Development of a Reliable Drive System for Medical Ultrasound Imaging; Establishing Health Equity in the United States

Trivedi, Shipra, School of Engineering and Applied Science, University of Virginia
Baritaud, Catherine, EN-Engineering and Society, University of Virginia
Barker, Shannon, EN-Biomed Engr Dept, University of Virginia
Allen, Timothy, EN-Biomed Engr Dept, University of Virginia

The accessibility of routine healthcare is an important area of improvement in the United States. The technical project, with team members Sarah Abourakty, Sarah Ames, Aarthee Baskaran, and Shipra Trivedi, aims to address accessibility from a research and development perspective by assisting in the development of a novel middle ground medical device. In developing this medical device, the technical project addresses the problems surrounding access to routine healthcare from an engineering standpoint. The science, technology, and society (STS) research aims to address accessibility from a sociological and policy standpoint. It uses research into existing and emerging policies and a sociotechnical framework to determine if there is a baseline standard in the United States that can mitigate existing disparities to proper healthcare access. The technical and STS research projects are tightly coupled in their efforts to address accessibility of routine healthcare from two diverging standpoints.
The technical research report describes the development of a reliable drive system for Rivanna Medical, LLC’s upcoming medical ultrasound imaging device to assist in epidural injections, which are common treatments for patients with chronic pain or injuries resulting in spinal tissue damage. Physicians perform epidural injections using either no imaging guidance, which can result in inaccuracy and patient discomfort, or with advanced imaging technologies that are expensive and inaccessible. The technical report outlines a drive system for a device that can assist epidural injections in a more accessible manner, as it is semi-handheld and includes a robust algorithm to detect the epidural space in real time. The technical team members conducted reliability testing and developed subsystems using Arduino, CAD, motor control systems, and quality assurance research.
The technical team members developed a proof-of-concept for a flex management system for the existing prototype and conducted reliability testing in different orientations that reflect how the device would be used in practice. In measuring resistances within the flex after testing, the research shows consistent results with previous testing iterations, and it ensures the product’s reliability for approximately 30,000 cycles. The team also hardwired a circuit to control a brushless DC motor and tested its efficacy against an existing motor driver. The technical research also involved developing testing protocols to assess force and noise levels generated by the device. The results show consistent force and noise levels with previous testing iterations. The technical works demonstrates the efficacy of the device, thus ensuring quality performance once the device is deployed.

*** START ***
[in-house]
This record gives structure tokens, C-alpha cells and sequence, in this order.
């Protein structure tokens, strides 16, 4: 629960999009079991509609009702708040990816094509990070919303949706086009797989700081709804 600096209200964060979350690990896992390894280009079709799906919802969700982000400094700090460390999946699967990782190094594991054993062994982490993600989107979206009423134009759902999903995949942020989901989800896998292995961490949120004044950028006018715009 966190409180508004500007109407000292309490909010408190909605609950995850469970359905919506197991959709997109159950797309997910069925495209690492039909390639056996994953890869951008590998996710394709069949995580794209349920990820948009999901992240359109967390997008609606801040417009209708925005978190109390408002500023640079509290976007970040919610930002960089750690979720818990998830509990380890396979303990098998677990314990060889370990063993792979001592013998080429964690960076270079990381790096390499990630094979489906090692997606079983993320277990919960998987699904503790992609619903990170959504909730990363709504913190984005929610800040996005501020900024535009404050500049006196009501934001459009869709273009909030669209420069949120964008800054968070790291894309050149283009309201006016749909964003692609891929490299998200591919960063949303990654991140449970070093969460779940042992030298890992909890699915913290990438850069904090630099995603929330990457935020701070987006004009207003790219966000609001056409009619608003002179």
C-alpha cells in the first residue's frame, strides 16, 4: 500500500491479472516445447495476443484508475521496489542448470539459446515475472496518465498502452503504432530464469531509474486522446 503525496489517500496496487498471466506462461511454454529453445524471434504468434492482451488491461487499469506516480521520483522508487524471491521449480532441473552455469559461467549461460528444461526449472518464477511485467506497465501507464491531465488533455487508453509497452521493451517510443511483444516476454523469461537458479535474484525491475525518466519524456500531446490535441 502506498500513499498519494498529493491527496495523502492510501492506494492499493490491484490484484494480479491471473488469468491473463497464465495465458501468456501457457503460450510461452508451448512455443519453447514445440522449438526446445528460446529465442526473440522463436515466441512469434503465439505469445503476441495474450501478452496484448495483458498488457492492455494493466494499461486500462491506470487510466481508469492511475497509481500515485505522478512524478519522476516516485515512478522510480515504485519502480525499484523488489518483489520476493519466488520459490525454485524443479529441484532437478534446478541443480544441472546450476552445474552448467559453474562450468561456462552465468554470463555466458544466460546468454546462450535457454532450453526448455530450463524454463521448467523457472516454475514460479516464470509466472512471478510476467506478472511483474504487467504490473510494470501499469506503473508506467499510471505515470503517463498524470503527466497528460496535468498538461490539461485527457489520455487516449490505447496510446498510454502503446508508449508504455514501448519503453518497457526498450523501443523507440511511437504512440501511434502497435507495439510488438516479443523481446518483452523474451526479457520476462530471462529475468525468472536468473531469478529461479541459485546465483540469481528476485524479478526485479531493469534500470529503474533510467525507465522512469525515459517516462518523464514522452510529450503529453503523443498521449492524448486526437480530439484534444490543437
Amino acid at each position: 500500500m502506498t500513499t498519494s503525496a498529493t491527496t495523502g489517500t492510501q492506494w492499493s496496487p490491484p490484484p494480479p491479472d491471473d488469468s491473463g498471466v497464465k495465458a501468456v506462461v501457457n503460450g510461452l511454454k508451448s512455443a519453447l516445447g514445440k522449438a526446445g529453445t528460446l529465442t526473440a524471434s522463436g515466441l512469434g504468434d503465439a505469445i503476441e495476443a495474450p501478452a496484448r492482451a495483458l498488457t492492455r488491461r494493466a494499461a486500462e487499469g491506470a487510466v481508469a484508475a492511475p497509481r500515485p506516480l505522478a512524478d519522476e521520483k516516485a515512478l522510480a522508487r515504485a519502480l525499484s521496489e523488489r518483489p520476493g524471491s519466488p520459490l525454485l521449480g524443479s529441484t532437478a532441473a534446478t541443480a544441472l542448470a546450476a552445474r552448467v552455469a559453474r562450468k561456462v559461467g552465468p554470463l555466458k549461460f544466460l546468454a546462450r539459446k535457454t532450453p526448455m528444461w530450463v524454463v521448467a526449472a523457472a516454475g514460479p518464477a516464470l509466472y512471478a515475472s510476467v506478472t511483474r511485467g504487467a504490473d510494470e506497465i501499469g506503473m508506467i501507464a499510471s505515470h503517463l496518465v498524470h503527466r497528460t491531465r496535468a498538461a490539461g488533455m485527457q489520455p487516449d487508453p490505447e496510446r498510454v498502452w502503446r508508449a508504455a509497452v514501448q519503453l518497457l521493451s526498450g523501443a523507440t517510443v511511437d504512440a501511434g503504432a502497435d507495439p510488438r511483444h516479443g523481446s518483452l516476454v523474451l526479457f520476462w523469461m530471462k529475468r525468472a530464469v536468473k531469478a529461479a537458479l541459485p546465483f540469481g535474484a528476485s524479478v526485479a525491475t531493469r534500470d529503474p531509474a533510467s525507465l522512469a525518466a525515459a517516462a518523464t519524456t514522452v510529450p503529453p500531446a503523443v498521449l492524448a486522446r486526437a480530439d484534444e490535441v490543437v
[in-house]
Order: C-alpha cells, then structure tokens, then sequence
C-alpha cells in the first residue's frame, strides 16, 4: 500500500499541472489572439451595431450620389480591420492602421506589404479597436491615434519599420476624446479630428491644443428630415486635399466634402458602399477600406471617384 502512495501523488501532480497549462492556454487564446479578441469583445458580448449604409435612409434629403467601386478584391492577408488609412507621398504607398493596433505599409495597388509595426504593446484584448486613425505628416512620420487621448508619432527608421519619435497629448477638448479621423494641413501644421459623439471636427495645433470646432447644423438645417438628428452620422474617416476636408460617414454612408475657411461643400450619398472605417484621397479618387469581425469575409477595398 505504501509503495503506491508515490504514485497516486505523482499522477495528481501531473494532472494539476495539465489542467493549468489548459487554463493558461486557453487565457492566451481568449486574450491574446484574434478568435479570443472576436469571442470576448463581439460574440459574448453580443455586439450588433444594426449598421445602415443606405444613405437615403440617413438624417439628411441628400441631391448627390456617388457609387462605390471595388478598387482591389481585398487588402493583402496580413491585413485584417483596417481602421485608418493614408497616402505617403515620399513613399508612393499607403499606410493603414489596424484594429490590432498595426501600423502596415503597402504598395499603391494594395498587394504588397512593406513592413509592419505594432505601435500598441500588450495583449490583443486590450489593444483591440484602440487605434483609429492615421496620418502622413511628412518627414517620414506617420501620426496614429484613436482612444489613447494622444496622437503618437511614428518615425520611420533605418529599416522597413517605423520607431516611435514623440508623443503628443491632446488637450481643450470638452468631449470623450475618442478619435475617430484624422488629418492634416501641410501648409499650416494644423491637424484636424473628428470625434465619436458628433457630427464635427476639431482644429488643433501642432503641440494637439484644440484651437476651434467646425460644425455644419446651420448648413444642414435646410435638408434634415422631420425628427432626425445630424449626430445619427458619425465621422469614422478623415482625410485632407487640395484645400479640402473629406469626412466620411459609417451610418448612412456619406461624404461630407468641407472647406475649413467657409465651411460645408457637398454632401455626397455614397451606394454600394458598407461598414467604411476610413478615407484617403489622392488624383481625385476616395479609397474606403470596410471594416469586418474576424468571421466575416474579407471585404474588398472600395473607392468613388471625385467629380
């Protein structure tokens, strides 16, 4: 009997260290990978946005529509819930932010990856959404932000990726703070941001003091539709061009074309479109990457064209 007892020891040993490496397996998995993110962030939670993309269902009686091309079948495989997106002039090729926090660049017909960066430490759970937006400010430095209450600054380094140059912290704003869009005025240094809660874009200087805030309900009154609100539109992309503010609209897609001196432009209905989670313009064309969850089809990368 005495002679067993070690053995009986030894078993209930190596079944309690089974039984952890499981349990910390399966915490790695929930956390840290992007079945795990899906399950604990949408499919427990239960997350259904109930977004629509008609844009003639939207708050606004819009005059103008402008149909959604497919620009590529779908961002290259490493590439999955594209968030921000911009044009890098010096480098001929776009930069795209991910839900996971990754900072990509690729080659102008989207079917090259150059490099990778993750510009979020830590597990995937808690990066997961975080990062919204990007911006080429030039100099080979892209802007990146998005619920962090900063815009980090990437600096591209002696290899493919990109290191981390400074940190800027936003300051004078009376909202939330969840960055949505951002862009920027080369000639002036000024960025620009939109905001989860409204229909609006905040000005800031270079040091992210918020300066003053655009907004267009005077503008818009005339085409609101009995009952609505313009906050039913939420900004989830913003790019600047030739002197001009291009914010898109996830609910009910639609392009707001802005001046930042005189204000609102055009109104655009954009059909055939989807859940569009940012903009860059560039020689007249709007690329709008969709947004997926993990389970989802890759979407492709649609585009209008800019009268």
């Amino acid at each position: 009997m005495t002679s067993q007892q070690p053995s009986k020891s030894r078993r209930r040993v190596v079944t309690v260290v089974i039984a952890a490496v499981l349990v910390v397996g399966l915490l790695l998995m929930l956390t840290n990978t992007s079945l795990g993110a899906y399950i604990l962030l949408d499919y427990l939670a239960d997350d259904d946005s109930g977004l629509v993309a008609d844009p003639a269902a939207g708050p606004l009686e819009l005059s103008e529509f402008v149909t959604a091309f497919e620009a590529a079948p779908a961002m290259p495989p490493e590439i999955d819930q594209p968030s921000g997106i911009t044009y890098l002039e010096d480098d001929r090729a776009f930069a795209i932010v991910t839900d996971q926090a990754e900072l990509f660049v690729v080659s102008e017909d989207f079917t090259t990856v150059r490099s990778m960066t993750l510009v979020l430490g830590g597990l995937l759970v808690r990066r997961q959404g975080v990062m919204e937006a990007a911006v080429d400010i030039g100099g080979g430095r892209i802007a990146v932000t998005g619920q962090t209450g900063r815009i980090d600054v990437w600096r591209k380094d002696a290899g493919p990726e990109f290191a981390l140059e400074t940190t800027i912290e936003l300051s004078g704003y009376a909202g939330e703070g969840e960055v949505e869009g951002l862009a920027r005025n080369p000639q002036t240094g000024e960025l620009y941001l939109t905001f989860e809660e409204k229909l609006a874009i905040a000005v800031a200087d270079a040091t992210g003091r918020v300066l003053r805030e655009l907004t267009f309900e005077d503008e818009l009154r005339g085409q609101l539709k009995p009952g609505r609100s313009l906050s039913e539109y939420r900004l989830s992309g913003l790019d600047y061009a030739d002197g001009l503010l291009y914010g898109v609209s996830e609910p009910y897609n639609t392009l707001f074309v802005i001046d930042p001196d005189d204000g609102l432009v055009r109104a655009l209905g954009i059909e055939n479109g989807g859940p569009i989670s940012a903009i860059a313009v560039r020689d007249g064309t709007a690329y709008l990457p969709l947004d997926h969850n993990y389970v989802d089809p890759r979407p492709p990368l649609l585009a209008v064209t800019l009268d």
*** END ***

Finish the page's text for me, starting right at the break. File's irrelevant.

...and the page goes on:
The sociotechnical research takes a policy approach towards issues with access to healthcare to evaluate if there is a standard to promote health equity in the United States. The research shows the efficacy of various policies that take a more socially conscious approach to healthcare. Additionally, the research implemented Law, Callon, And Latour’s Actor Network Theory within the healthcare context to evaluate the relationships involved in implemented any policy changes.
Disparities in access to routine healthcare reflect a sociological problem and the previous polices and practices that hyper-segregate neighborhoods and establish physical barriers for specific groups that prevent them from receiving quality healthcare. The current presidential administration aims to address healthcare using this context, and has promised to look at intersectoral approaches to health equity, as well as traditional endeavors, such as drug price reforms. Value-based care is an emerging healthcare model that holds physicians more accountable for patients’ experiences, and often requires screening for social needs to ensure more holistic treatement. National implementation of such models could promote community-based health, which can standardize access to care without generalizing the needs of one social group to the needs of others.
The technical and sociotechnical research attempt to address access to routine healthcare in the United States. The technical research describes efforts to conduct reliability testing on a device that is made to increase the accessibility of guided epidural injections. The sociotechnical research describes potential policy approaches that can standardize access to quality healthcare.

BS (Bachelor of Science)
Ultrasound, Testing, Actor-Network Theory, Health Equity

School of Engineering and Applied Science
Bachelor of Science in Biomedical Engineering
Technical Advisor: Shannon Barker
STS Advisor: Catherine Baritaud
Technical Team Members: Sarah Abourakty, Sarah Ames, Aarthee Baskaran

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